The particular hierarchy of rank and title is unique to Thailand, although a similar, but less complex system exists within the royal family of Cambodia, Thailand has the most elaborate system of royal rank in any country in the world. There are three distinct ranks of Prince and Princess, but even within each rank there are finer distinctions which divide the members into different sub-groups. The three ranks are as follows:
The Chao Fa: This title is usually restricted to the children of a King or Queen. There are at present only five Chao Fa living, one Prince and four Princesses;
The Phra Ong Chao: There are two specific grades within this rank, those Phra Ong Chao who have the additional word Chao within the preamble to their title, and those who do not: (Phra Chao Vorawongse Ther) Phra Ong Chao - Prince or Princess and Royal Highness. (Phra Vorawongse Ther) Phra Ong Chao - Prince or Princess and Highness. Today the Phra Ong Chao are always the grand children of a king.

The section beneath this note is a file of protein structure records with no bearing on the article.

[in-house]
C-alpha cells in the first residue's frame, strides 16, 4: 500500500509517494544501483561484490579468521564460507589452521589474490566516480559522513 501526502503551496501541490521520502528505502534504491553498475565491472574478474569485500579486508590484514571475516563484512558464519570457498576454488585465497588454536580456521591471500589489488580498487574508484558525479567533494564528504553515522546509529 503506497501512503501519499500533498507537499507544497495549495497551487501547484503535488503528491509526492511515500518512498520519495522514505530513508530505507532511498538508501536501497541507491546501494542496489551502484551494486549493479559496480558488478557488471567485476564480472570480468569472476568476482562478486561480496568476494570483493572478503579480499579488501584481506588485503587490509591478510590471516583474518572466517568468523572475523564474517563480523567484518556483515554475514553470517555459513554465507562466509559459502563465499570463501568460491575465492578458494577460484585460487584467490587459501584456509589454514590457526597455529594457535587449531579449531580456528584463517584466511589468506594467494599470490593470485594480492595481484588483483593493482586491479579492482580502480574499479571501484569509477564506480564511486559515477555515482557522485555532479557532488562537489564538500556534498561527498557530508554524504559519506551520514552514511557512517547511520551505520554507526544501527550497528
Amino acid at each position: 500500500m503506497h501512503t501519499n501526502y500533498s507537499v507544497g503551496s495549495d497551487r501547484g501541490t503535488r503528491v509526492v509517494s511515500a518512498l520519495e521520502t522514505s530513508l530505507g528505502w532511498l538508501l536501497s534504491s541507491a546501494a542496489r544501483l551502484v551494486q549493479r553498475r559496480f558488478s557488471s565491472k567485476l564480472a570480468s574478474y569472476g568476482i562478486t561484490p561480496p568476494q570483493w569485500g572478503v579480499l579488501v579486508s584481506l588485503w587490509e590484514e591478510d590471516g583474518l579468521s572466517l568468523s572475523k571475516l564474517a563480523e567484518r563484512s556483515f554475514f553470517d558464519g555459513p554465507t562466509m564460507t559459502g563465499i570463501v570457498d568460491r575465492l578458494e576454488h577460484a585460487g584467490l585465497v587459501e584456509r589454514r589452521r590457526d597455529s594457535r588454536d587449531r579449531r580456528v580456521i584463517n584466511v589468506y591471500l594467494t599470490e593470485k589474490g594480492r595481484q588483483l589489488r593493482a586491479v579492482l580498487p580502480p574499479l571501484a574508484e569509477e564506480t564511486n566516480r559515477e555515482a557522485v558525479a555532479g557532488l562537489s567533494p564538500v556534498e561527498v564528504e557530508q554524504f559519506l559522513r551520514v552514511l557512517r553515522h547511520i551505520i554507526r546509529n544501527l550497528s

The Mom Chao: This is lowest of the royal ranks and the usual title of a grandchild of a King (except where raised to be a Phra Ong Chao); in the case of a great - grandchild of a King who is a Mom Chao then he or she is the child of a Phra Ong Chao Prince, who is himself of a grandchild of a King.
Mom Rajawongse: The great - grandchildren of a King do not bear royal rank but are entitled to use the title of Mom Rajawongse, which is not translated into English. The great-great - grandchildren bear the title of Mom Luang. Subsequent generations in the male line of descent from a King have no titles, but may add the dynastic surname such as, "na Ayudhya" as used in the Chakri Dynastic family, from whence the Royal Chakri Family was first founded, to the surname of the branch of Royal Family from which they descend.